Kent McAlister & The Iron Choir
Say you are at a party, chatting up a nice young gal or guy, jumping from topic to topic in an effort to get to know one another. If you are reading this site, there is a good chance that music holds a large place in your heart. With that in mind, upon meeting a new person, the topic of music probably takes a few minutes at most before entering the picture. Humorously enough, when you ask someone what type of music they listen to, the response is normally generic. Most of the time, I hear something like “Ah, I listen to everything but country.” Unless you are situated down south, I have found from past experience that this is the most common reply to a very common question. Dull or not, is it tough to blame them? After all, mainstream country music is nearly as unbearable as glittery MTV pop music. That certainly does not mean that there are no quality artists in the genre to be found though. They just require a bit more looking than others.
With this in mind, it is entirely ironic that one of the best and most underrated country groups are not from the south. In fact, they are not even from the United States. Honestly, I did not know there was a thriving scene beyond the borders as well. As it turns out, Kent McAlister & The Iron Choir hail from East Vancouver, British Columbia. Canada? Yeah, I am just surprised as you are. While the country has largely been known for its gracious output of gloomy post-rock engineers and popular indie-rock acts like Arcade Fire and The Stills over the past few years, Canadian artists continue to prove that there is not one genre that is too foreign or intimidating for them to conquer. While Kent McAlister & The Iron Choir are the first of its kind I have heard from Canada, I remain optimistic that their stylistic bravery will push forward a new scene in their native country where music defined unrighteously as “Americana” or “country” will find a new following of fans and talented artists who think alike. However, before I go on any further, I should hold my tongue. With all this talk of country, it is clear that Kent McAlister & The Iron Choir are hardly the stereotypical classification of a country band. Despite it being their largest influence, vibes of folk and adult alternative are heavily prevalent throughout the majority of their songs.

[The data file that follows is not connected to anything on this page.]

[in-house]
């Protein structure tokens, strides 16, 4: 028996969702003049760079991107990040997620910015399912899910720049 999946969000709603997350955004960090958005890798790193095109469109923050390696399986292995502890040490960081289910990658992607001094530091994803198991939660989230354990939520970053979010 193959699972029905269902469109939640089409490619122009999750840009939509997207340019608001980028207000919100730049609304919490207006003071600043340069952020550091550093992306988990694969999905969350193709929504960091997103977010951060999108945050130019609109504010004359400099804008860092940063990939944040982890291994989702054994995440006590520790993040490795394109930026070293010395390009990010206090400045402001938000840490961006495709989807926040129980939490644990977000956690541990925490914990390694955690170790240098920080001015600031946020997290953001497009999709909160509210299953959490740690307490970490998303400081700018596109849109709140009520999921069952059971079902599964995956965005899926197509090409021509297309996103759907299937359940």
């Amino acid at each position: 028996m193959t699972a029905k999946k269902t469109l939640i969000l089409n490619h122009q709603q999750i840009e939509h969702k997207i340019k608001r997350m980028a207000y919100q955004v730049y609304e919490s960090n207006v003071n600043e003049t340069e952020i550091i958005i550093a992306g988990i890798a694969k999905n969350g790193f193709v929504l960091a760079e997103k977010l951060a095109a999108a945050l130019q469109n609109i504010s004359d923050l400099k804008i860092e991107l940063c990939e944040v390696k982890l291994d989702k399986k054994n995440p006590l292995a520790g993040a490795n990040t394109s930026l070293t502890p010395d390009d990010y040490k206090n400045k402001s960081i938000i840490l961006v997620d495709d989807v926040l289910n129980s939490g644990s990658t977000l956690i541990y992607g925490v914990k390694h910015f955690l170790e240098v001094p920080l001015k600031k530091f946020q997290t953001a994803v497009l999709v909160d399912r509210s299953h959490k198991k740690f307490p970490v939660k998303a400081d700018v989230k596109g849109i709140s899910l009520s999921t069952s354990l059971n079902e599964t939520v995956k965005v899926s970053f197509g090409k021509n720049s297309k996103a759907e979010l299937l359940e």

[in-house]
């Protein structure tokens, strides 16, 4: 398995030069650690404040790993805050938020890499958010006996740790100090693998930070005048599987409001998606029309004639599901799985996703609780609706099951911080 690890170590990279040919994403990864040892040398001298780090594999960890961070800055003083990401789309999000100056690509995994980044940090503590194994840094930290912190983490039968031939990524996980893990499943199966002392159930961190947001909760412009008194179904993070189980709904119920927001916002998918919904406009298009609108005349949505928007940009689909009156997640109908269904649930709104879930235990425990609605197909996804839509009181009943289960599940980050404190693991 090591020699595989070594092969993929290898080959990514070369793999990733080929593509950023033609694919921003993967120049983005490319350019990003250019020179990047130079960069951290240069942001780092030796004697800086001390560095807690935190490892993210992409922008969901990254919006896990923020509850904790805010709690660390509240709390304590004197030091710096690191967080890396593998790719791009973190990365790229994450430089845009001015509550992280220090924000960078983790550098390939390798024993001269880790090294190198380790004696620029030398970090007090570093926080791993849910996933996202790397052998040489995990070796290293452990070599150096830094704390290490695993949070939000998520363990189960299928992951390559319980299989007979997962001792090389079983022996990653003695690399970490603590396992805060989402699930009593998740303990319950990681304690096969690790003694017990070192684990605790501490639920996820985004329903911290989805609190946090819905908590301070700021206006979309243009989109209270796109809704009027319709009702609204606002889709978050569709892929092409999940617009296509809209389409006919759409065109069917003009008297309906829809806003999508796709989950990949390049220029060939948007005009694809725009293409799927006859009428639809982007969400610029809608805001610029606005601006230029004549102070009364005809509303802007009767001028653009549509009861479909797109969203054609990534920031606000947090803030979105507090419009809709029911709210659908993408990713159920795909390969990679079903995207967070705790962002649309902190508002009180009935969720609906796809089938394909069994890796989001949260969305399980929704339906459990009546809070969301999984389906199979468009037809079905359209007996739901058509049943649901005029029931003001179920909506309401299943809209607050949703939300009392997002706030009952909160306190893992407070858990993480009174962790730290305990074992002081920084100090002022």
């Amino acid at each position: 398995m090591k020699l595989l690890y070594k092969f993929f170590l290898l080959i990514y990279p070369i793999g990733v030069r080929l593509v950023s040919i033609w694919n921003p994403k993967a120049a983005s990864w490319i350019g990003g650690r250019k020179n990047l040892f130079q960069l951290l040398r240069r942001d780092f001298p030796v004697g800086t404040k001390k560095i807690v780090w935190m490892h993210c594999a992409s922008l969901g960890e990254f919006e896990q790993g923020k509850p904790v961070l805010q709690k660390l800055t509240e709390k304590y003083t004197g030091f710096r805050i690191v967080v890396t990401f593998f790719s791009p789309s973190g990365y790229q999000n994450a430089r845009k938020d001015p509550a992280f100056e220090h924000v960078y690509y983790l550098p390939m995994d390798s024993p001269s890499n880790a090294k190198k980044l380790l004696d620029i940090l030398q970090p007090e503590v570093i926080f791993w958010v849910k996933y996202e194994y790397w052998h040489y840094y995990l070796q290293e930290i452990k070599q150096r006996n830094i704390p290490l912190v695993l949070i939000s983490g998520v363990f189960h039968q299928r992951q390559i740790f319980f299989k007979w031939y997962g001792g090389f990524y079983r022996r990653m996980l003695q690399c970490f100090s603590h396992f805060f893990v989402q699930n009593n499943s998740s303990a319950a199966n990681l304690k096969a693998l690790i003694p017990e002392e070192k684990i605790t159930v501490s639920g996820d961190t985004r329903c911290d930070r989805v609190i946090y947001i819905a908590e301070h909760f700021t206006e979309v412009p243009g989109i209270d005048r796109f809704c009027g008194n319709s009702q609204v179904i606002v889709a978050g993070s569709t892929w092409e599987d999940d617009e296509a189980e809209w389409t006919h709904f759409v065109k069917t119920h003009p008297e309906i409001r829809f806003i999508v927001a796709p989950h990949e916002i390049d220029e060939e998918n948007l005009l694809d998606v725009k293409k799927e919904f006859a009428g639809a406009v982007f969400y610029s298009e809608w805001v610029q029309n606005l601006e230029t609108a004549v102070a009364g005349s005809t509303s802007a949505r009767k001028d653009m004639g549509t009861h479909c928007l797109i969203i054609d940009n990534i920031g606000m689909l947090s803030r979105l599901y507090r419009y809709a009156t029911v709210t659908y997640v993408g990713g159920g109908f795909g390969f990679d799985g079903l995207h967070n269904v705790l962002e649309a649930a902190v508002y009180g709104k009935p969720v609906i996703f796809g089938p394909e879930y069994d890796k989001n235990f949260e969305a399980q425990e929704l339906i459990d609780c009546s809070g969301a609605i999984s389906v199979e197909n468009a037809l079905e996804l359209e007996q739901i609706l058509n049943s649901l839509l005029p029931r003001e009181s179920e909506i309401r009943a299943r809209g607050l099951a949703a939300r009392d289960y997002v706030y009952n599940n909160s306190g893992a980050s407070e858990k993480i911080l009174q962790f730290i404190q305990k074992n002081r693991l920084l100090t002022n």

For those who fall easily in love with the incorporation of poetic brilliance and captivating melody, it is also worth noting that Kent McAlister & The Iron Choir carry a heavy admiration for the works of Leonard Cohen. While you could easily look to their cover of Cohen’s great “Hey, That’s No Way to Say Goodbye” as an example, the respect demonstrated for the legendary songwriter throughout Kevin McAlister & The Iron Choir’s sophomore album, The Way It Rolls, is evident on more songs than one. Despite a variety of fantastic originals, the cover manages to be my favorite track on the album. The four-piece manages to incorporate contemporary aspects of production in “Hey, That’s No Way to Say Goodbye” without it sounding overproduced or desperate. While Cohen’s artistic nature has always led attempted covers to be a somewhat sensitive issue, it is gratifying that Kent McAlister & The Iron Choir are talented enough to showcase the original beauty of the song in an even more expansive form; it is the direct opposite of a disgraceful cover. With backing female vocals supplementing a variety of acoustical guitar progressions and hushed percussion, the relaying of Cohen’s classical tale involving lovers brought together by fate, struggling with the realization that even destiny is not flawless, is relayed just as beautifully. “I’m not looking for another as I wander in my time,” McAlister sings with a deep, tender hush, “Walk me to the corner, our steps will always rhyme.”